The outpouring of public emotion in reaction to the tragic and unexpected passing of former Broncos receiver Demaryius Thomas has made me ponder our fixation with and attitude toward death.
Thomas, 33, died late last week in his Georgia home. Reports indicate that he suffered a seizure while showering and died of cardiac arrest. For a four-year stretch, Thomas was quarterback Peyton Manning’s favorite target in Denver and one of the NFL’s five or six best receivers. In 2016, thanks to the heroics of the Denver defense, Manning, Thomas, and the Broncos won a Super Bowl title.
Demaryius Thomas was a very good football player. Like Vincent van Gogh, Thomas’ premature death elevated his stature in modern American culture.
I do not write that to denigrate Thomas or his legacy. Demaryius Thomas lived a truly fascinating and inspiring life. His short narrative arc is worthy of a chapter in the Bible. He was born to a 16-year-old mother and a father who left him to join the military. Thomas and his mother shared a trailer in the woods of rural Georgia. His mother and his maternal grandmother were small-time crack cocaine dealers. When Thomas was 11 years old, law enforcement busted up his grandmother’s drug ring, sentencing his grandma to life in prison and his mama to 24 years. To remain loyal to her mother, Thomas’ mother turned down a plea deal that would have gotten her four years.
Demaryius Thomas’ rise from poverty and dysfunction was a modern miracle worthy of a movie. The impact and importance of his life far exceeded his death.
But our modern, secular culture celebrates death more than life. Or at least that’s the way it feels in 2021.
I want to be transparent about this. This column is more stream of consciousness than fully formed opinion or belief. I’m inviting you to help me think this through.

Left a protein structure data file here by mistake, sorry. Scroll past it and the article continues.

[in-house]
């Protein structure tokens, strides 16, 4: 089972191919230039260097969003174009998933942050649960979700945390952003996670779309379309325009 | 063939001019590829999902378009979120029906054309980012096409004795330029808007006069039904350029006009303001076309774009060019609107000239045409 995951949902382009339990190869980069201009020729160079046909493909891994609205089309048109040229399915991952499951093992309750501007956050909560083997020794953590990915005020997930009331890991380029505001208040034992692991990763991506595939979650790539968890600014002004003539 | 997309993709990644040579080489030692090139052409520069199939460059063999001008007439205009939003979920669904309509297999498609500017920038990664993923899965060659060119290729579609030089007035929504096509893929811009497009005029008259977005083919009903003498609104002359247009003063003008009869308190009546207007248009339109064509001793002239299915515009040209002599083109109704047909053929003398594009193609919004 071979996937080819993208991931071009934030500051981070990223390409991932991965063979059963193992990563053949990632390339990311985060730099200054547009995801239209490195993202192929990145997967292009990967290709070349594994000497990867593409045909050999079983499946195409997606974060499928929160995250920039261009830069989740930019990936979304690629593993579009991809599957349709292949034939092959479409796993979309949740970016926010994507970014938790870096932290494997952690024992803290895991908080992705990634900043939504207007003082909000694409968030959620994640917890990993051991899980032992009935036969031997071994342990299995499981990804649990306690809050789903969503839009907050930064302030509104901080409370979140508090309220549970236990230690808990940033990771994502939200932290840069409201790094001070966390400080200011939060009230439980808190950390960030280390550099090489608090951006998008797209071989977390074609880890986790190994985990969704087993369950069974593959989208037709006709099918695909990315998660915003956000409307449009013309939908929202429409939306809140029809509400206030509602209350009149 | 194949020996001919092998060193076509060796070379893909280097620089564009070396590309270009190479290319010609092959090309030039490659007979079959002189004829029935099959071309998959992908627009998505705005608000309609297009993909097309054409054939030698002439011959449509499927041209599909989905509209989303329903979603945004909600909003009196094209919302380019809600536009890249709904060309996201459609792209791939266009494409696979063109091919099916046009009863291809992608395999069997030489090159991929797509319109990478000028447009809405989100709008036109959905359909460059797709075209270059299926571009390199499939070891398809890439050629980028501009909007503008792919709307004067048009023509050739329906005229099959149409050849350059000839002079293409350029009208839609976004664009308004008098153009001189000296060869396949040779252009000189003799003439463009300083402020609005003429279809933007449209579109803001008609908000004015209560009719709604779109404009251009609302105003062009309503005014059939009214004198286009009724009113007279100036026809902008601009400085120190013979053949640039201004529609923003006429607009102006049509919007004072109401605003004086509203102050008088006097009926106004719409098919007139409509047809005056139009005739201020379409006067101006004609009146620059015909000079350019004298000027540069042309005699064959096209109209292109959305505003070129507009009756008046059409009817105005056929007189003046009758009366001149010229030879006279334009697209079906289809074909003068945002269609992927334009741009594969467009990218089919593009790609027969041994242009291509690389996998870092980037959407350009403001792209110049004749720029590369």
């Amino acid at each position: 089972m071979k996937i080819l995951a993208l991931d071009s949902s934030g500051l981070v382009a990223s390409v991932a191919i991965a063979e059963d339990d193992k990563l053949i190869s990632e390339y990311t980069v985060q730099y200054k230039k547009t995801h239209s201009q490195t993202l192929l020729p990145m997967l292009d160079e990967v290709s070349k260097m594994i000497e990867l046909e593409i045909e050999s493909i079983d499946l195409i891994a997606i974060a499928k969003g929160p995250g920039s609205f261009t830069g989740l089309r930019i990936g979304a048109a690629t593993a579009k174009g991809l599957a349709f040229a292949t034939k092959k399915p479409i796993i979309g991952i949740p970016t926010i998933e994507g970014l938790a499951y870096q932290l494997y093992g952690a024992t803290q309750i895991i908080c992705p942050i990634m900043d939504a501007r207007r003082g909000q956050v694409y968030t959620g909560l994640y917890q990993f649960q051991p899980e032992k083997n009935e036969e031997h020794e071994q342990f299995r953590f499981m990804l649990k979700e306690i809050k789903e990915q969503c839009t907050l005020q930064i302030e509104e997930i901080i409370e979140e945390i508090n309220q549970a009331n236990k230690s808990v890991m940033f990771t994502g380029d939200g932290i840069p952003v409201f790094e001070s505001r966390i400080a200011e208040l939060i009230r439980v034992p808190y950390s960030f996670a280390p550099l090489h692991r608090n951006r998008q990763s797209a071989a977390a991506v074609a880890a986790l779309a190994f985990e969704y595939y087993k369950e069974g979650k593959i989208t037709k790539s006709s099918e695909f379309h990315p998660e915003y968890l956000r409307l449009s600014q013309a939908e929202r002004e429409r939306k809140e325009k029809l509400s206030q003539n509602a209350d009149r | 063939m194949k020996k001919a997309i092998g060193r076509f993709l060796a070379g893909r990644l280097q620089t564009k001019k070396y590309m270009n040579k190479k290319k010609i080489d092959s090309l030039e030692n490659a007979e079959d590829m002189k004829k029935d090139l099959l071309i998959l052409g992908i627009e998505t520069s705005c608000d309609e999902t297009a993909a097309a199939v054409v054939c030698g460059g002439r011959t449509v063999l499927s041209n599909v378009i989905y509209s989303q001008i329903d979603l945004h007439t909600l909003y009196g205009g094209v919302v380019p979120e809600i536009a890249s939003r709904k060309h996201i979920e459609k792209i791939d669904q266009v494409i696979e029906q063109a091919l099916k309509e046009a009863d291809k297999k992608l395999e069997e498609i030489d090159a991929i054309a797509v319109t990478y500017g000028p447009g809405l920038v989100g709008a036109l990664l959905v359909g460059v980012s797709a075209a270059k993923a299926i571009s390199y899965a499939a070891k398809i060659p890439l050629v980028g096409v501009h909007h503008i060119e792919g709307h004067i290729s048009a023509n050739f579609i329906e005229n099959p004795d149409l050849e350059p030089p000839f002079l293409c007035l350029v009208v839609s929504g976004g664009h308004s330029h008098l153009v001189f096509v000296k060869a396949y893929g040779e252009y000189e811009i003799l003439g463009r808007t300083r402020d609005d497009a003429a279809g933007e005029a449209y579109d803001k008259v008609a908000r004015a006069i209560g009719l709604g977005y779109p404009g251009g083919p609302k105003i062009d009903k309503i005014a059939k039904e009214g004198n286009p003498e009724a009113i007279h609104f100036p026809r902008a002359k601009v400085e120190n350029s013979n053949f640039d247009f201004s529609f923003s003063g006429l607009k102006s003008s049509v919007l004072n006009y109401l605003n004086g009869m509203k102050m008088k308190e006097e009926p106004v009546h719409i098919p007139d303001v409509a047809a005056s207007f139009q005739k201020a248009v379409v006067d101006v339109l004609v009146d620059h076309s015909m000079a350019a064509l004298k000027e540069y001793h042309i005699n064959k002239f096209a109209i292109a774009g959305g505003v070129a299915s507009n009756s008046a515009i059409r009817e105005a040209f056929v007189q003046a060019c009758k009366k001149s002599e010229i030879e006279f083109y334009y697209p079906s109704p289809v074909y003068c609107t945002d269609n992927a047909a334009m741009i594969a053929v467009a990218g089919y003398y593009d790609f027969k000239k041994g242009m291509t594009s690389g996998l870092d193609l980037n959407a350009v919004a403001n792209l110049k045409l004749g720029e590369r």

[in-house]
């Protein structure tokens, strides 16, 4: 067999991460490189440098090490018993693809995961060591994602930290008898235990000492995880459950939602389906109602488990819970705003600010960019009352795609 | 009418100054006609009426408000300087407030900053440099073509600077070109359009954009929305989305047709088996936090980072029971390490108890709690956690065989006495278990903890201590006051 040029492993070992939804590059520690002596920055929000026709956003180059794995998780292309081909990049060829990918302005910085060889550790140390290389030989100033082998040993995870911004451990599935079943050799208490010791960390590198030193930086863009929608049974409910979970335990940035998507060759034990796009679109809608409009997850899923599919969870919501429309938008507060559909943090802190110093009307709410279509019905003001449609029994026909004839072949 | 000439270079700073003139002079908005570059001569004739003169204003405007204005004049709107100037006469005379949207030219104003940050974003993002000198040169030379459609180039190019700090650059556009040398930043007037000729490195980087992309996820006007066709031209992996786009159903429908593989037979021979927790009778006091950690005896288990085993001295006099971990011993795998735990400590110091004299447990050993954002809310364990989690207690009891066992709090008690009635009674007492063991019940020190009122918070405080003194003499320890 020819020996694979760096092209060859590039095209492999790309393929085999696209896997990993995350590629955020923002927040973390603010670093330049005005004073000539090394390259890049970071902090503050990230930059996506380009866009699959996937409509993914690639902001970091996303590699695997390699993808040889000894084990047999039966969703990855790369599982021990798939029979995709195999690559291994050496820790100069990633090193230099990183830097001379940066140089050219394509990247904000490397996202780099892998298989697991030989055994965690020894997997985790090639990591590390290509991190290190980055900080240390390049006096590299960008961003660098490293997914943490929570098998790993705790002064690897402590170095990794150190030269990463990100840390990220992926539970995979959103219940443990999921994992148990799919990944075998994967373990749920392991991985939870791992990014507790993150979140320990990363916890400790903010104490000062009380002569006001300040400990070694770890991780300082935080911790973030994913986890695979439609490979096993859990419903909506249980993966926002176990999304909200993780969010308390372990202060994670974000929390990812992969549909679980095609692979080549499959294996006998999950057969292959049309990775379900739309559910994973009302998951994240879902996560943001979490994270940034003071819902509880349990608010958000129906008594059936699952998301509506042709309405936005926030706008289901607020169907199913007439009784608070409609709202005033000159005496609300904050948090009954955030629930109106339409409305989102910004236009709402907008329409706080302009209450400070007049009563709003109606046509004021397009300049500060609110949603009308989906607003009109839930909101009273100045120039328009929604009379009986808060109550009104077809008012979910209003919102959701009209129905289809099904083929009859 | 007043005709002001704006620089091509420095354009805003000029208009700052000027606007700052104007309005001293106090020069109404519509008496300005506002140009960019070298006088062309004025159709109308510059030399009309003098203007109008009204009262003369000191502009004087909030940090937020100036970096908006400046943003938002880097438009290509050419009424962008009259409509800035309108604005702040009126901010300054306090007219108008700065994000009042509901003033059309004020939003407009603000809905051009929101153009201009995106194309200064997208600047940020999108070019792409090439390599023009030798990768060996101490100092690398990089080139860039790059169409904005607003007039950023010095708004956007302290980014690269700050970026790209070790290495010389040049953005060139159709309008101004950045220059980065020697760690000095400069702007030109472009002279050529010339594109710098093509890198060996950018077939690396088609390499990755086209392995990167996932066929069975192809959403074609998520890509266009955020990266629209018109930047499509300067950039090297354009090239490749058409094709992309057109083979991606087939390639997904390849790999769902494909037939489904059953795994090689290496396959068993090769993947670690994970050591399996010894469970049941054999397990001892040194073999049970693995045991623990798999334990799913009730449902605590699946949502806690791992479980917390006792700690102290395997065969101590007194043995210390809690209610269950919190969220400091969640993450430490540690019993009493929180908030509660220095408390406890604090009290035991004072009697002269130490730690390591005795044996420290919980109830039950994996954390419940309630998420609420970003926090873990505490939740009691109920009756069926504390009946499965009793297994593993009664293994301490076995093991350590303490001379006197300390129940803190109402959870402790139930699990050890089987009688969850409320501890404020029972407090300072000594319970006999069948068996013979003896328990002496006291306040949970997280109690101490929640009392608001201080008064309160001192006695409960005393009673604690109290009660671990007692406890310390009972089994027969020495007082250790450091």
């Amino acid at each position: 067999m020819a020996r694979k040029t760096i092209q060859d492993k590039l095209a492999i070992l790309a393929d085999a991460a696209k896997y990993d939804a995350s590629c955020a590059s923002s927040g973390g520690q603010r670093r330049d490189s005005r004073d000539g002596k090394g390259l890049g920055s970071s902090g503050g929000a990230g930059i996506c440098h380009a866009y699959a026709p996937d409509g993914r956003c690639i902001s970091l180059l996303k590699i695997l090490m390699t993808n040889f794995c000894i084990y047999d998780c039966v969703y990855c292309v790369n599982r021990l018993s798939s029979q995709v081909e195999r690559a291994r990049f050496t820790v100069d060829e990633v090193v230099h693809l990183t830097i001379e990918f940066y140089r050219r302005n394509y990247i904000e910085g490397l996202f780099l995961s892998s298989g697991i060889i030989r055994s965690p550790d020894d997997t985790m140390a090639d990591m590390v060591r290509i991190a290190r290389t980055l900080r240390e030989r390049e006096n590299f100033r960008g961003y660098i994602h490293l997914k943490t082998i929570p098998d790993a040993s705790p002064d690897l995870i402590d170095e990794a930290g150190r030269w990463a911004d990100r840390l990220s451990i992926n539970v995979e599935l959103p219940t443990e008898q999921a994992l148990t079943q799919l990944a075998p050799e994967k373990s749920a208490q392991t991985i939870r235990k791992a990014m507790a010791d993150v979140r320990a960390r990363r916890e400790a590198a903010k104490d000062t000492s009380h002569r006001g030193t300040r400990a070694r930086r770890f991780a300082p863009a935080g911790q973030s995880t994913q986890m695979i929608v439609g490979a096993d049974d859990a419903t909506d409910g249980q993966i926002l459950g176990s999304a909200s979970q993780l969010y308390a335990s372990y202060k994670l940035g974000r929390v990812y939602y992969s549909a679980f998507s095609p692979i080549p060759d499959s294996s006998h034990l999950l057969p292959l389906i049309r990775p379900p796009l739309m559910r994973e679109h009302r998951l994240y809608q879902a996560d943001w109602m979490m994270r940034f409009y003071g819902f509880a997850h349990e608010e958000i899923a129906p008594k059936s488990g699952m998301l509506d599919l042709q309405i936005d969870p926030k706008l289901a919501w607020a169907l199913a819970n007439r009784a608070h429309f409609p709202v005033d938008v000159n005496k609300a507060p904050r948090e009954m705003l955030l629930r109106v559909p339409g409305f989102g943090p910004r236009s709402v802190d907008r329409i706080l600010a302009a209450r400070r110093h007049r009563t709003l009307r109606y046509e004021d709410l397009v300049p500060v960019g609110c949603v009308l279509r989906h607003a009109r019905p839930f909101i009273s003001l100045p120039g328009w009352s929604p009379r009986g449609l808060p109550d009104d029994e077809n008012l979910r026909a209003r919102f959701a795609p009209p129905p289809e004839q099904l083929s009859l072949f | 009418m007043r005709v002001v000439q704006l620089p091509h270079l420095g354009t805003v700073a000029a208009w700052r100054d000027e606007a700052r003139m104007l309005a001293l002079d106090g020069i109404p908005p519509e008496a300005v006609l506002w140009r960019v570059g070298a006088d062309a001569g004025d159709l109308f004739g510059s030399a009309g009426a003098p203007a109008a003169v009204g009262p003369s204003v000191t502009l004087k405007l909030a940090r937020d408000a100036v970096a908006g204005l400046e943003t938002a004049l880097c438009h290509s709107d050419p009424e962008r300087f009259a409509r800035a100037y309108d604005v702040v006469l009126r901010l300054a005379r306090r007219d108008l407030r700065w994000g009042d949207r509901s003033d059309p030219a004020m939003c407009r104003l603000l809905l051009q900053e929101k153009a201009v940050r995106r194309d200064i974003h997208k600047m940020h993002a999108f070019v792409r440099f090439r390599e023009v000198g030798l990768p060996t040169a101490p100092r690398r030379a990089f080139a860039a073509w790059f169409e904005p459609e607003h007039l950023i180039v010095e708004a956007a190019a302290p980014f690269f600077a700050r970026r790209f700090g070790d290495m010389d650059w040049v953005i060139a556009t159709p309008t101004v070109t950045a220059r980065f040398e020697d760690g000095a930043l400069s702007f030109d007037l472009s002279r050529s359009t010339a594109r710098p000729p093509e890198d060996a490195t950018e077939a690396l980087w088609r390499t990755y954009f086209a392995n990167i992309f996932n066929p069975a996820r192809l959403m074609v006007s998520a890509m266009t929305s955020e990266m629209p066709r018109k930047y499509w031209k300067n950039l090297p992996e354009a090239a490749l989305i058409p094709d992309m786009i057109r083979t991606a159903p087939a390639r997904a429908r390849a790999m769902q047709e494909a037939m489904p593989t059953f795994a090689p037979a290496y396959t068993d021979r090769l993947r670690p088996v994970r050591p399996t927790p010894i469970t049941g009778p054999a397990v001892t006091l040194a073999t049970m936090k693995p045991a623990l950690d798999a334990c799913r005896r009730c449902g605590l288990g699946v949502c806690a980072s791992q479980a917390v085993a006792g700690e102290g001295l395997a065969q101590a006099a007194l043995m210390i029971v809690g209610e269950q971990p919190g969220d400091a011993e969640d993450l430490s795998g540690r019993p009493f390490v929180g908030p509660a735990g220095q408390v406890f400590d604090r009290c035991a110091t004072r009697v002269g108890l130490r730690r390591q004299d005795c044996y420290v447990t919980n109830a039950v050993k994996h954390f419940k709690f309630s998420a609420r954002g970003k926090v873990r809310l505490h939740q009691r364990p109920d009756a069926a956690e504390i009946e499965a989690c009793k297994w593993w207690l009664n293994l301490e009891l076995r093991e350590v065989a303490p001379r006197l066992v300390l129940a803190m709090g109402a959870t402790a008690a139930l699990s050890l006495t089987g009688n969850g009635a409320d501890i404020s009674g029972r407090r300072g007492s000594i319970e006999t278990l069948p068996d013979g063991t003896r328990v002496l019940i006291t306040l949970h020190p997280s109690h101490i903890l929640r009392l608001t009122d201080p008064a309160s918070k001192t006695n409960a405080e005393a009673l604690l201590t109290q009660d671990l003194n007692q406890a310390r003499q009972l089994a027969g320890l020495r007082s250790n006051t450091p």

I’ve been pondering this topic for more than two years. It started in 2019 when the rapper Nipsey Hussle was murdered. Corporate and social media responded to Hussle’s death as if it were a second assassination of Tupac Shakur. Shakur was a transcendent rapper with an international audience. He starred in movies. He was a household name.
Nipsey Hussle was a local rapper. He was Los Angeles’ version of Young Dolph, the local rapper no one outside Memphis had heard of until he was murdered in mid-November. Tomorrow Memphis is holding a celebration of life event at FedExForum in honor of Young Dolph. Tickets sold out in less than 90 minutes. Memphis renamed a street to honor Young Dolph.
Young Dolph was a cliche, mediocre rapper. He rapped about dealing drugs, b***hes, hoes, and the usual. Had he not been killed, no one outside Memphis would know him.
I don’t want to denigrate Young Dolph. I’m trying to understand our fixation on and relationship with death. I get and accept death’s ability to exonerate and cleanse. Should it exalt?
George Floyd’s criminal past became irrelevant the moment police handcuffed and subdued him to the point that he no longer posed a threat to them, the public, or himself. Floyd’s criminal past does not justify Derek Chauvin kneeling on his neck and back area for nine minutes. But Floyd’s death does not justify the exaltation that has been showered on him. The statues, memorials, and reverence are misguided and inappropriate. We’ve turned George Floyd into an idol.
We’ve done this because our modern, secular culture places more importance on death than on life. Our modern, internet-driven society attaches our emotions and attention to people we do not know. Many of us have shed as many tears over distant internet idols like Floyd, Nipsey, and Young Dolph as over family members and friends, the people we actually know, engage, and live with. It’s unhealthy. It’s unnatural.
Our values are upside down. We’re chasing the approval of man, not God. This is why corporate media constantly talks about being on the right side of history. History is written by man. It’s written by the people in power. What made America great, what pushed this country to address its sins, was the pursuit of being on the right side of God.
Man’s history can be rewritten in an election cycle. It can be manipulated and redefined by a Google algorithm. God’s truth is unshakable.
I don’t have this figured out. I wanted to start a conversation today. I want you to help me figure out what’s not right about how we view death, how we respond to death, and why we seem far more fixated on death than on life.
The threat of death is being used to impose fear and make heroes of unworthy men.Please drop me an email with your thoughts at BallState68@aol.com.